Guest column: How to speak to the hard of hearing

By Doug Jones

For the Sequim Gazette

I’m sure most of us have had the frustration of trying to communicate with the hard of hearing (HOH). Perhaps it’s a grandparent, spouse or a friend that can’t hear well.

Having been hard of hearing most of my life, below are some tips to help you communicate with HOH people:

Louder is not better.

The natural tendency is to speak more loudly to a HOH person, and this helps to a point. Volume is one of the things they are missing, but not the most important. Shouting at a HOH person is not only rude, but also mostly useless.

The first step is to get their attention.

If you begin talking before, they are “ready”, by the time they realize you are speaking to them, you are already well into your point. This is also what leads to the HOH person not knowing the subject matter, which further diminishes communication. So, step one, get their attention. Make sure they are ready to begin processing the sounds they hear. And yes, it is just “sounds”, they will then try to figure out what “words” these sounds might represent.

Make sure to restate the subject matter more than once.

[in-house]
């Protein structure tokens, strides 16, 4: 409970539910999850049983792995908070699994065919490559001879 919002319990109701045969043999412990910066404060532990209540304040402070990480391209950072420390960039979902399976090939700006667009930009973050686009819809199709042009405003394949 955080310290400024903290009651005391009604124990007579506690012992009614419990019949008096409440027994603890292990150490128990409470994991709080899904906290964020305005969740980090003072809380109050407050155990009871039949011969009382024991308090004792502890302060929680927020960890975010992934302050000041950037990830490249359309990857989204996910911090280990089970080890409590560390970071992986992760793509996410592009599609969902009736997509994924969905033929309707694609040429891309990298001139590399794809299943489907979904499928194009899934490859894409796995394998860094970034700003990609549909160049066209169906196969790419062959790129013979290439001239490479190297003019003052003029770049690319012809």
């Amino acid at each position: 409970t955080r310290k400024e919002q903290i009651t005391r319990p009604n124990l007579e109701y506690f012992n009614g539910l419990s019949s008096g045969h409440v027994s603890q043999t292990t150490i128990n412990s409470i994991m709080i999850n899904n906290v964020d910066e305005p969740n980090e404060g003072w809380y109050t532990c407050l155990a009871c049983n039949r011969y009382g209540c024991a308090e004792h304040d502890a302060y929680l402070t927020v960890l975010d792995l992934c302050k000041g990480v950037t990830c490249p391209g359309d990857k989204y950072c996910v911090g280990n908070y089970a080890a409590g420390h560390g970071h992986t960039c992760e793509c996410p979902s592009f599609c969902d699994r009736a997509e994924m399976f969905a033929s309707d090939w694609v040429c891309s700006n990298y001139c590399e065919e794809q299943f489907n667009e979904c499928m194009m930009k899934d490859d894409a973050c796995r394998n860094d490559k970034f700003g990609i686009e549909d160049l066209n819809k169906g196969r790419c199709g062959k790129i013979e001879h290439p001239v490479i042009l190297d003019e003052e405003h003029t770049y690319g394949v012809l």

It is not uncommon for a HOH person to pick up on many of the words in a conversation but have missed the first sentence which stated the subject matter. So, they may know it is “big” and “blue” but have no idea if it is a car or the sky. Pay attention to a typical conversation and you will notice after the first comments rarely if ever is the subject itself spoken of again.

Speak slowly.

When a HOH person hears “Loshed wins etha ag” They then must take a moment to figure out what those strange sounds might mean. It’s like an enteral rhyming game and may take quite a bit of time to come up with “I washed the windows with a rag.” Speaking slower allows them time to “translate” the nonsensical sounds to potential words. Proper names are particularly hard, it is almost impossible to associate a sound to an unusual name or word. You may have to spell it out.


It is frustrating for everyone involved and it is physically tiring for a HOH person to participate in a conversation. It is not a free-flowing effortless exchange, rather it is an exercise in solving a continual problem. Often this leads to HOH people tuning out, it’s because they need a break. When this happens keep the talk to a minimum, give them a chance to rest and catch up.

An indicator that the HOH person really isn’t understanding what is said, is they may dominate the conversation or change the topic.

That’s because what they say is the only communication they get, and they really don’t know what is going on. Gently bring them back to the subject at hand, it will be new to them.

• Of course, the HOH person must do their part, too.

Communication is a two-way street. If they have hearing aids, they should be courteous enough to wear them. They shouldn’t expect to get 100 percent of every conversation, they need to realize it is difficult for hearing people to change and stifle their preferred style and speed of talking. The HOH person should be appreciative of those who attempt to include them and acknowledge the efforts being made.

Doug Jones is Sequim resident.